AWS for the Real World

AWS Observability Made Easy: Dive Into Cross-Account Monitoring Today!

Published 2 months agoΒ β€’Β 3 min read

  • βŒ› Reading time: 6.3 minutes
  • πŸŽ“ Main Learning: Observability Aggregation with OAM
  • πŸ‘¨πŸ½β€πŸ’» GitHub Code
  • πŸ“ Blog Post

Hey Reader πŸ‘‹πŸ½

Ever tried setting up an AWS Landing Zone? If you have, you know it's not easy. AWS recommends using a separate account just for monitoring all your log data.

We're here to introduce the AWS Observability Access Manager (OAM), designed to make this task easier.

Previously, we couldn't use OAM effectively due to a major limitation, but that's changed.

Interested in diving straight into coding? Visit our repo to deploy your setup using Terraform or CDK.

Why Use Multiple Accounts?

Using several AWS accounts helps to isolate applications, manage finances better, and use resources more efficiently.

A multi-account setup could look like this:

But, it's challenging to oversee operations across these accounts. That's where a dedicated monitoring account comes in, gathering all logs, traces, and metrics in one place.

Aggregating Log Data

Manually aggregating logs across accounts and regions can get complicated. Our own Eduardo Rabelo has an amazing blog post on different strategies for Cross-Account and Cross-Region Log Aggregation.

One common approach is to build a manual solution with Kinesis to ingest all logs. See this architecture:

This can be very error-prone and development-intensive.

OAM offers a simpler solution, allowing you to view all application components in one place, analyzing data across accounts.

What is the Observability Access Manager (OAM)?

The Observability Access Manager (OAM) is a tool and set of APIs built by AWS. It helps you set up a dedicated monitoring account in a multi-account environment.

OAM allows you to monitor all the components of your applications from a centralized view.

It creates cross-account observability to search, analyze, and correlate data stored in CloudWatch.

We want to get observability over data such as:

  • CloudWatch Logs
  • CloudWatch Metrics
  • X-Ray Traces

from multiple accounts into one dedicated Monitoring account. This tool is a managed solution of what we wanted to build in the first step.

Sinks Point to the Monitoring Account and Links Send Application Data


OAM uses three main components:

  • Sink: The monitoring account destination.
  • Link: Connects your application's account to the monitoring account.
  • Sink Policy: Allows connections from source accounts to the monitoring account.

We see three AWS accounts in the previous picture:

  1. Source Account A
  2. Source Account B
  3. Monitoring Account

Imagine both your Source accounts are running two different applications, such as a REST API in A and User Authentication in B.

One user request touches the authentication account and creates logs. It also touches the REST API and creates logs. We need to have one central place to correlate the logs. This is possible with a monitoring account.

OAM helps us with that. You can create a single Sink in us-east-1 in the Monitoring account. You create a Link in the AWS accounts running workloads where logs, metrics, traces, and insights are generated.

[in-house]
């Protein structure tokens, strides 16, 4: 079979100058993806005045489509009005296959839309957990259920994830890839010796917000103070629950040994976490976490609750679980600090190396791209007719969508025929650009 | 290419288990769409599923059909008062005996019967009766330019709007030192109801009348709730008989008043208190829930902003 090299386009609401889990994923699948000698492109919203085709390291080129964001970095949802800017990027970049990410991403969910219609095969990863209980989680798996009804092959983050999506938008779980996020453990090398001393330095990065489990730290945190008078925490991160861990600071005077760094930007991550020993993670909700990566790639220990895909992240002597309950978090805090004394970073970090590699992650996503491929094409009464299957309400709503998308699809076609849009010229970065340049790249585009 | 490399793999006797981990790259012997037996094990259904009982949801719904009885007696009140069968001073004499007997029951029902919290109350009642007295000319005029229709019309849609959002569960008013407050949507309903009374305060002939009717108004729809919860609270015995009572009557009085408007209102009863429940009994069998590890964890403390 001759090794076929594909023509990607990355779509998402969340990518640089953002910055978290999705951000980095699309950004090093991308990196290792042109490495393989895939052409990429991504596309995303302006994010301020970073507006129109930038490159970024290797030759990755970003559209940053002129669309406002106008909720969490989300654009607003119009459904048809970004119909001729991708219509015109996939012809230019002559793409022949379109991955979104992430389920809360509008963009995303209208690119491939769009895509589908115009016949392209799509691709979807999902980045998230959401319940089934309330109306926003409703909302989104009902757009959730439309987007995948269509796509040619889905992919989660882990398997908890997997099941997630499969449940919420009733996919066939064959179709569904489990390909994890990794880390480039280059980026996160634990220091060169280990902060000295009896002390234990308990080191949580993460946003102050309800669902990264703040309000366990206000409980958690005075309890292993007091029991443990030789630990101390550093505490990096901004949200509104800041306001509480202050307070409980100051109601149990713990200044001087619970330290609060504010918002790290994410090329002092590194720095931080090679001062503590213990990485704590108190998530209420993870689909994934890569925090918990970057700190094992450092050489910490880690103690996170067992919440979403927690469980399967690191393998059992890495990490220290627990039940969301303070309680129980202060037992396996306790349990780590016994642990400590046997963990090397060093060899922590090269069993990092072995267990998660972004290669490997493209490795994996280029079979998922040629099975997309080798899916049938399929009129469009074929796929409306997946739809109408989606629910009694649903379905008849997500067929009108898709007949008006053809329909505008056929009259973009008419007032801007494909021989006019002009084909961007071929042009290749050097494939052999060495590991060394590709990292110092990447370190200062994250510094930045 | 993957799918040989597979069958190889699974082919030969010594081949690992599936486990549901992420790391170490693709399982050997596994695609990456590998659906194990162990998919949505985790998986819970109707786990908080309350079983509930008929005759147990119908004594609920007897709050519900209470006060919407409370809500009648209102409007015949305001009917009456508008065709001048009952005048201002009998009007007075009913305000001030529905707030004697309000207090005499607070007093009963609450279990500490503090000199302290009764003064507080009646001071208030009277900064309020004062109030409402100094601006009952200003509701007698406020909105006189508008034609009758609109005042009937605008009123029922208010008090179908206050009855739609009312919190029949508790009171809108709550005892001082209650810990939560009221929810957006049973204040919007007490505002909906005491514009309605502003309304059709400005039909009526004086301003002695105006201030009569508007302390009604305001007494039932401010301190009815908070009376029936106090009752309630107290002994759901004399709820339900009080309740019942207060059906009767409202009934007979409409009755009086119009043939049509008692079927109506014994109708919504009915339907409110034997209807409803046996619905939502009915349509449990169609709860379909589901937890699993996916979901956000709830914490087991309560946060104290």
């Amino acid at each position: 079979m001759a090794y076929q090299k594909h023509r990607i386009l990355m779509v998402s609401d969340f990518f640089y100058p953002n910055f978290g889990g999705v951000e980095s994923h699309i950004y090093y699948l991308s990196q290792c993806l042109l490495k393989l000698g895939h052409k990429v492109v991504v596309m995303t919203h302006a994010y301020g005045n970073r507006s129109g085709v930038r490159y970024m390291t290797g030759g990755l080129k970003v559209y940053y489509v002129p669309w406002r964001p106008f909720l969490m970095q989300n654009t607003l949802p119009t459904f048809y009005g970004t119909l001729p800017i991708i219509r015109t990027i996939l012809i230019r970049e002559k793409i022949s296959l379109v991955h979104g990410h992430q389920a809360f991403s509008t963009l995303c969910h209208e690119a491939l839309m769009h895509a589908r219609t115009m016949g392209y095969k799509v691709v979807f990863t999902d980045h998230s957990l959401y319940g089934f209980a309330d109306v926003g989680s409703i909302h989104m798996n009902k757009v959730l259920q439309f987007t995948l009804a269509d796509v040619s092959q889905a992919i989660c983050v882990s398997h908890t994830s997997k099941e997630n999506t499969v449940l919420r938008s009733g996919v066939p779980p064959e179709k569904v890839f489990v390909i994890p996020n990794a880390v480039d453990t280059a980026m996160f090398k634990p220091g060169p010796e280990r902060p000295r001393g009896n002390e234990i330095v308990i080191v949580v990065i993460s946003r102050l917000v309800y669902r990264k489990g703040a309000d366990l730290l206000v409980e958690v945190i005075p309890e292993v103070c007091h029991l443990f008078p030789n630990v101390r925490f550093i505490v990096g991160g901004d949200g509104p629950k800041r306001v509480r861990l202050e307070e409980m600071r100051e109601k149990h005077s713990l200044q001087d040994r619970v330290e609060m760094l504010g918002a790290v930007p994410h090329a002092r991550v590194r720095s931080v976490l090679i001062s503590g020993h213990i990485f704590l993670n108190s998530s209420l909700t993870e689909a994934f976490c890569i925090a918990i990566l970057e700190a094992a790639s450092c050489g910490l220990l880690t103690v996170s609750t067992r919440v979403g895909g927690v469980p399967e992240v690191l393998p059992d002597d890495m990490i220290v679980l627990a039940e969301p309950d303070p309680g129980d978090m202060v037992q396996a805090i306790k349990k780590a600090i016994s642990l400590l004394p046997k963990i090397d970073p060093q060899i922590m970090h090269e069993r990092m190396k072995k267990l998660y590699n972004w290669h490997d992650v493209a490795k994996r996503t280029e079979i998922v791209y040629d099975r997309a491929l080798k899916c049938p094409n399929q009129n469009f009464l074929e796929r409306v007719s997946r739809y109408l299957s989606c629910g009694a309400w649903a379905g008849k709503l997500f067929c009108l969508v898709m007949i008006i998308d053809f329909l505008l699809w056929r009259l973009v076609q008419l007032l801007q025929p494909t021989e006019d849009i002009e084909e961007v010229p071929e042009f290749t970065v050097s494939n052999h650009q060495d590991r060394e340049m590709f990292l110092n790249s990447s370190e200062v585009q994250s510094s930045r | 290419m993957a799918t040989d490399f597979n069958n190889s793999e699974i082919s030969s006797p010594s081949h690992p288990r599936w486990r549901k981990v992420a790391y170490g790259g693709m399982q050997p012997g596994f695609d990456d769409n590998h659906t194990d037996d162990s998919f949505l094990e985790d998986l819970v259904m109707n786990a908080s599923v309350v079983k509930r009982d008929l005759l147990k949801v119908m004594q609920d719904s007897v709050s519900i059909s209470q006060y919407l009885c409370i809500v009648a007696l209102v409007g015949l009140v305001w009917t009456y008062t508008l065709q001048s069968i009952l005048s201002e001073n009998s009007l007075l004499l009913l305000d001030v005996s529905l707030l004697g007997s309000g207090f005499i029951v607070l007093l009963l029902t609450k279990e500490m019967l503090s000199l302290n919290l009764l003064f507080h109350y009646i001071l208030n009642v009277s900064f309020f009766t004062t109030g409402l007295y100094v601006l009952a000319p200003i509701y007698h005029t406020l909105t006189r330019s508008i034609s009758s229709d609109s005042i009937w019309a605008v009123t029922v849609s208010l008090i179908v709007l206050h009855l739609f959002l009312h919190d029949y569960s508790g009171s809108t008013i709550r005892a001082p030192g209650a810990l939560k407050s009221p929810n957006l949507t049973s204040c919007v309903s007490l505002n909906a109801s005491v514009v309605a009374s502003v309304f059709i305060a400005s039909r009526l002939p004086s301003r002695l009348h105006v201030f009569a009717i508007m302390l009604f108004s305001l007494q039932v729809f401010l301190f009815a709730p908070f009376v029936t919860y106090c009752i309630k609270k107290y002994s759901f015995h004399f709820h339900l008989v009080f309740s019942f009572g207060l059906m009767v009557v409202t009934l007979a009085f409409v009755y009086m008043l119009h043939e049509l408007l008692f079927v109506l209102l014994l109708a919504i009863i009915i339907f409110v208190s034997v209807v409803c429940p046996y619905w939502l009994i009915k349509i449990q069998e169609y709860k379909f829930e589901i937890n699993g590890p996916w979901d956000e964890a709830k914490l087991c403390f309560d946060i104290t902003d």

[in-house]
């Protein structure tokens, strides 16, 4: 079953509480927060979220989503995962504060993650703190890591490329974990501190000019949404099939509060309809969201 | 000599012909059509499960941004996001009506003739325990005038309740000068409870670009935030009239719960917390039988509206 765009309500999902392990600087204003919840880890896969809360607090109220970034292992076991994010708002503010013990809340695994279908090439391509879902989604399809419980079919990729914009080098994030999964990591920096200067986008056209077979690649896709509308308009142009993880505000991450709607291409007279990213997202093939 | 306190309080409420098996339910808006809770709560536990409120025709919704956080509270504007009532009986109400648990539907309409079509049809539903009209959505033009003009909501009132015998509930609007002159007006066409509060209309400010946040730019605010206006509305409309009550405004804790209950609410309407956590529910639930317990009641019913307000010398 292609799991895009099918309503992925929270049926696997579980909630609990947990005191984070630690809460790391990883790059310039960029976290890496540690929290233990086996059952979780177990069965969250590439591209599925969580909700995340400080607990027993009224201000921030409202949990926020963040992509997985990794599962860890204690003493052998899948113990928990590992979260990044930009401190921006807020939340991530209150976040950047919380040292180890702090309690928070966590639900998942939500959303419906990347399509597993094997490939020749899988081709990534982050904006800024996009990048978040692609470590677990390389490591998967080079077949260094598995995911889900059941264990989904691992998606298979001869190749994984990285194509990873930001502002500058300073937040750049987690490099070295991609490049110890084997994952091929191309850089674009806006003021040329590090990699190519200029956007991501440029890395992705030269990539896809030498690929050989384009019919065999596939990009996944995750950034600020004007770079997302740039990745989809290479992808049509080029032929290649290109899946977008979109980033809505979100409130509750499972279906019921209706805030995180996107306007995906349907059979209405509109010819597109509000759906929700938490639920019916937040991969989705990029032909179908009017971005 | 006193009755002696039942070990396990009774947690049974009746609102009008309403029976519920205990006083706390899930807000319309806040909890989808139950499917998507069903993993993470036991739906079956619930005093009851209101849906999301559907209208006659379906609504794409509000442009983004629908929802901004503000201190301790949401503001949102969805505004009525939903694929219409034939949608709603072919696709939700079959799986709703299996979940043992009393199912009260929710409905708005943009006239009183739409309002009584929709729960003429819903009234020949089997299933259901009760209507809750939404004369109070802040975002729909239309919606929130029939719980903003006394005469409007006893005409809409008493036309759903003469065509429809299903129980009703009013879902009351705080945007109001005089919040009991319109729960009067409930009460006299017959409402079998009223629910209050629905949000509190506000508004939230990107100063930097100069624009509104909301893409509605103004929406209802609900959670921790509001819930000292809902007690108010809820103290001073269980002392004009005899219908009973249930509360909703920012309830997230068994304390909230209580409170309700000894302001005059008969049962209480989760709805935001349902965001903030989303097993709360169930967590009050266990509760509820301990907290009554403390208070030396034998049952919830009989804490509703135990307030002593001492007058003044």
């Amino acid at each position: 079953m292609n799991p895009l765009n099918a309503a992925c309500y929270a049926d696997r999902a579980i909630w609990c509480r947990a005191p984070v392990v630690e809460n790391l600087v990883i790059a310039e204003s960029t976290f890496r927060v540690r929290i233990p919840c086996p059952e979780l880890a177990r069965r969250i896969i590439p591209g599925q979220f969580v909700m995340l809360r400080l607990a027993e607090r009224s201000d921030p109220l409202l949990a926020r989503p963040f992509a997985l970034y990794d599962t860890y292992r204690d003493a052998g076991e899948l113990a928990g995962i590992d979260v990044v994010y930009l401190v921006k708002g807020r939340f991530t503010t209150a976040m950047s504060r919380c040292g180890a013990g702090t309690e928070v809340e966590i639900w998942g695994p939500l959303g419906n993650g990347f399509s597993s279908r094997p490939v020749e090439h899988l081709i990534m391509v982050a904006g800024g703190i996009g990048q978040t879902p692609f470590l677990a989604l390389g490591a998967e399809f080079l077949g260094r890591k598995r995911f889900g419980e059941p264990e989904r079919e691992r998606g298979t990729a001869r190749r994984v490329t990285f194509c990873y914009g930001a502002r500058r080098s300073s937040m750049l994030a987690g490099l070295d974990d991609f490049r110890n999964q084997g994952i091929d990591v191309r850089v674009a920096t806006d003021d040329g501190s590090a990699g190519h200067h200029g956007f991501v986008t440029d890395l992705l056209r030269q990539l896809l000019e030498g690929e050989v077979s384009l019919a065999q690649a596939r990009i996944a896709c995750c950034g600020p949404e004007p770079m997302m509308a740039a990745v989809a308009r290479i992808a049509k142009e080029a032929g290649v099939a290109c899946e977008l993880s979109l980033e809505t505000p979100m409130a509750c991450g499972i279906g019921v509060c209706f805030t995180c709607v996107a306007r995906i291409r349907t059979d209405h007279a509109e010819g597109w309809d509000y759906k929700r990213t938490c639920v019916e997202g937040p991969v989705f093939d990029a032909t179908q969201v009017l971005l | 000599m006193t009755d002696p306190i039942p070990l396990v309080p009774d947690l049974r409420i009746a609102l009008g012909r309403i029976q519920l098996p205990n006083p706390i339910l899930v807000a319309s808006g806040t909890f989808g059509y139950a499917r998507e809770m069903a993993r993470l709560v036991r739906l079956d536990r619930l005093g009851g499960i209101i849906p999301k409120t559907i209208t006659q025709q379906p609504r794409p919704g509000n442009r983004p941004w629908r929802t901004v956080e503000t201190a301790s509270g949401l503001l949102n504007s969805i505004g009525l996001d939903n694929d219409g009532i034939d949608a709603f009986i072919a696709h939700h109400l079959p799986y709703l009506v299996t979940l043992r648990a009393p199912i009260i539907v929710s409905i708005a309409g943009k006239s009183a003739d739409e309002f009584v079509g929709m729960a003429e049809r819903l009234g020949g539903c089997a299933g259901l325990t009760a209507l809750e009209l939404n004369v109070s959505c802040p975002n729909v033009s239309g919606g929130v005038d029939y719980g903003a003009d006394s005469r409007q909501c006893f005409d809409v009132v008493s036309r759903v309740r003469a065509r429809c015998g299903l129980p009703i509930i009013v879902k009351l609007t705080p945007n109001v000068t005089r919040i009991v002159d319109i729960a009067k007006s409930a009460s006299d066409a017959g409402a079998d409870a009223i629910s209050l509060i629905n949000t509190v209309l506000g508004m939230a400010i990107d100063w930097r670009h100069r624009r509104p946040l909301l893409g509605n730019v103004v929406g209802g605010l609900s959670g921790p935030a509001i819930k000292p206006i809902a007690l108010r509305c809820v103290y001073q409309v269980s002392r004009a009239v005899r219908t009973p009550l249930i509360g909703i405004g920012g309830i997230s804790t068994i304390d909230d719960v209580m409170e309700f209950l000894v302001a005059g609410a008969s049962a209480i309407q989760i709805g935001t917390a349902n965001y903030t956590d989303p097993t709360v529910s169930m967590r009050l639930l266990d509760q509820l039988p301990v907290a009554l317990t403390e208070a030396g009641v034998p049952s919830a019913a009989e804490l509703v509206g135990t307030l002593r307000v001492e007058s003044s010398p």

The Limit That Made Us Not Working with OAM in the Past

Before, OAM had a one-sink-per-account limit, making it difficult to monitor applications across multiple regions.

Imagine having our account structure again like in the following image:


In this setup, we have two regions (us-east-1 and ap-southeast-2). But since we could only create one sink per account we can only aggregate all logs from us-east-1.

This doesn't help us when our actual application is scattered across regions, which it often is.

​Steve Weldon (thanks!) found out that it is actually possible to create multiple sinks per account. That means we can achieve the following setup:


The official quota still states that only one Sink per account is possible, so we're eagerly awaiting some feedback from AWS:


Deploying Your Setup!

We don't come without code 😎

​Eduardo Rabelo built the whole flow in CDK (SST/ION) and Terraform. Check out the GitHub repository for that.

This repository assumes that you use AWS Organizations and know how to handle the trust relationship of the role OrganizationAccountAccessRole.

If you need help with that, please comment or DM us in our Discord server πŸ˜‰

After you have all three accounts, you can supply the account IDs after you hit terraform apply.

Logs from Both Accounts

We've deployed a Lambda function in both source accounts to see it in action. We've executed the Lambda a few times to generate some Logs.

We see both Log Groups from both accounts (OAM-Source and OAM-Source-2). The logs are arriving in near-real-time. The same thing is happening with Metrics:



OAM simplifies setting up cross-account observability, saving you the trouble and cost of manual solutions.

Struggling with CloudWatch? We're working on a CloudWatch Book, aiming for a Q2 release.

Tobi & Sandro

our goal is to simplify AWS & Cloud Learning for everybody. You don't need expensive certifications to build on AWS!

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